The dream life of the Mini sailor

Naturally there was a fair amount of emotion at the start of this second leg of the Mini Transat La Boulangère. Indeed, you’re unlikely to set off across the Atlantic for the first time without a little apprehension and even the old-timers knew that they were heading off for at least two weeks given the weather conditions forecast and the change of course via the Cape Verde islands.

It was Marc Miro Rubio (Alfin), who was the first to leave the pontoon in Las Palmas aboard the only Pogo 1 of the fleet, whilst David Allamelou (Boréal) led the way in the prototype category, both followed by a procession of solo sailors filing out of the Latina Vela marina. For the first-timers whose backs were against the wall, they tried hard to disguise their apprehension, whilst the more experienced sailors were inevitably a little more detached. The biggest cheer unquestionably went to Marta Guemes (Artelia), the local of the leg. In a concession to modern times a number of competitors fired up their little Go-Pro cameras to ensure they remember every detail of their Mini experience, starting with the images of the friends they are leaving behind them.

Gentle start

Out on the water, the wind shifted round to the ENE shortly before the start. As such, on crossing the line, most of the solo sailors promptly hoisted their code zeros, whilst the more daring amongst them went straight for the large spinnaker. Slightly to leeward of the start line, Ian Lipinski ( followed by Jonathan Chodkiewiez (Tasty Granny), Gauthier Enguehard (Facet Ingenierie) and Quentin Vlamynck (Arkema 3), quickly moved up to the front of the fleet. In the group to windward, Arthur Léopold-Léger (Antal-XPO) got the better of the fleet of production boats led by Yannick Le Clech (Dragobert) and shadowed by Ambrogio Beccaria (Alla Grande Ambecco), Clarisse Crémer (TBS) and Erwan Le Draoulec (Emile Henry). To leeward, Pierre Revol (Maribambelle) extricated himself from the masses to position himself at the front of the fleet. Little by little, the spinnakers filled as the wind lifted. The long descent southwards has begun.

Initial tactical choices

Once the island of Gran Canaria is behind them, the fleet will be tasked with making its initial tactical choices. The general trend is likely to involve pushing along on port tack as far as the coast of Africa. However, once they get close to the shores of Mauritania, the racers are split on how to tackle the next section. Certain routing options recommend playing with the effects of the headland by linking together a series of manœuvres under spinnaker, at times under the cover of darkness. This route is somewhat hazardous of course, given the increased risk of encountering the local fishermen, who may prove to be intrusive.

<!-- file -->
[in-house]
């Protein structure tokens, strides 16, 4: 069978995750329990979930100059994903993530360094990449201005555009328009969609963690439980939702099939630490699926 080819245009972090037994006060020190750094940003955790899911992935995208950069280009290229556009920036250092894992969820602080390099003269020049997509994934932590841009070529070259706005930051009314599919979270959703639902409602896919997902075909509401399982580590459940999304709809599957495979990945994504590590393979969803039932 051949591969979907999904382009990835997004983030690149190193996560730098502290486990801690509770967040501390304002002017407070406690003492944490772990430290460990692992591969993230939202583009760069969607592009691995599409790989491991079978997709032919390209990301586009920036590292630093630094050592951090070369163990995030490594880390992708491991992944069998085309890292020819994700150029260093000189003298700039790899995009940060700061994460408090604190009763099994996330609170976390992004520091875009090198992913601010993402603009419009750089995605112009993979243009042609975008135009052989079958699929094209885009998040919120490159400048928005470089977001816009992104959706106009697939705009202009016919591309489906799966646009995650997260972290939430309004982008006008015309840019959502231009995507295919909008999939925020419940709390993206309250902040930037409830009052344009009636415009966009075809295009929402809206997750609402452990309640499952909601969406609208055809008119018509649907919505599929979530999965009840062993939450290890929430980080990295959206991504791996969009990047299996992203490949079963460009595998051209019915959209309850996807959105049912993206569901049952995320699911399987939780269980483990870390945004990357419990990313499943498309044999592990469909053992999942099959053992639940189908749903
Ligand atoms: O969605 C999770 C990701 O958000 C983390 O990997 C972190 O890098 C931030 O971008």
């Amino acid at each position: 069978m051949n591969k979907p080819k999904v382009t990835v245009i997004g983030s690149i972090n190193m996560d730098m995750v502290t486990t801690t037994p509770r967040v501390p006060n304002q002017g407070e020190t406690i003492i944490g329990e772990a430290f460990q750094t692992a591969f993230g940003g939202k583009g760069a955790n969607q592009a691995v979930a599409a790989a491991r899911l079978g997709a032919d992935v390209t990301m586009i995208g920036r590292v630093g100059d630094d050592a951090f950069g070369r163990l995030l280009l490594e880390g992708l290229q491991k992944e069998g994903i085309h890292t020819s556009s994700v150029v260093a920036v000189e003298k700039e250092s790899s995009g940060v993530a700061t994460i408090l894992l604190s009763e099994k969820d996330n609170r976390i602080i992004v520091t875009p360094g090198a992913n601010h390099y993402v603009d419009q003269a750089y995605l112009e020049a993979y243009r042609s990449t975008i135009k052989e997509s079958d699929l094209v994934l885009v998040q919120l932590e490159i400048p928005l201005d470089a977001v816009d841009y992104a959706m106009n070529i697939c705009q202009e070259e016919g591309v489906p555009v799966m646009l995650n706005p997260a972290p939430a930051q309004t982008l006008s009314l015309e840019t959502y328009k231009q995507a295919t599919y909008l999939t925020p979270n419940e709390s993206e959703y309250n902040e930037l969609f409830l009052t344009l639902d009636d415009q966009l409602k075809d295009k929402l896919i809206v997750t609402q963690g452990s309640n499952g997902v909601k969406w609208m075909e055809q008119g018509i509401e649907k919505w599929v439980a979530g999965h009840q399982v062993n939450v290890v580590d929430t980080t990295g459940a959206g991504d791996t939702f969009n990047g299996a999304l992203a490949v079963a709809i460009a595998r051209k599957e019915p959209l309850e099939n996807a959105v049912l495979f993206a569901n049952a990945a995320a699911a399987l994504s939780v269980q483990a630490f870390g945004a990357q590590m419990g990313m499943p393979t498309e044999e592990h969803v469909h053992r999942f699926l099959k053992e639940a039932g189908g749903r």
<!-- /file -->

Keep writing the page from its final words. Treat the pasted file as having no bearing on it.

A number of competitors admitted that they were keen to head further offshore the minute they hit the steadier winds forecast. Accepting that you are likely to lose a bit of ground in order to reduce the risk at the start of what promises to be a long leg is not necessarily a miscalculation…

Position report on 1 November at 15:00 UTC


1 Andrea Fornaro (Sideral) 2,930.4 miles from the finish
2 Erwan le Mené (Rousseau Clôtures) 0.5 miles behind the leader
3 Ian Lipinski ( 0.5 miles behind the leader
4 Quentin Vlamynck (Arkema 3) 0.7 miles behind the leader
5 Simon Koster (Eight Cube Sersa) 0.8 miles behind the leader

Production boats

1 Ambrogio Beccaria (Alla Grande Ambecco) 2,931.5 miles from the finish
2 Yannick Le Clech (Dragobert) 0.0 miles behind the leader
3 Clarisse Crémer (TBS) 0.4 miles behind the leader
4 Erwan Le Draoulec (Emile Henry) 0.5 miles behind the leader
5 Pierre Revol (Maribambelle) 0.6 miles behind the leader

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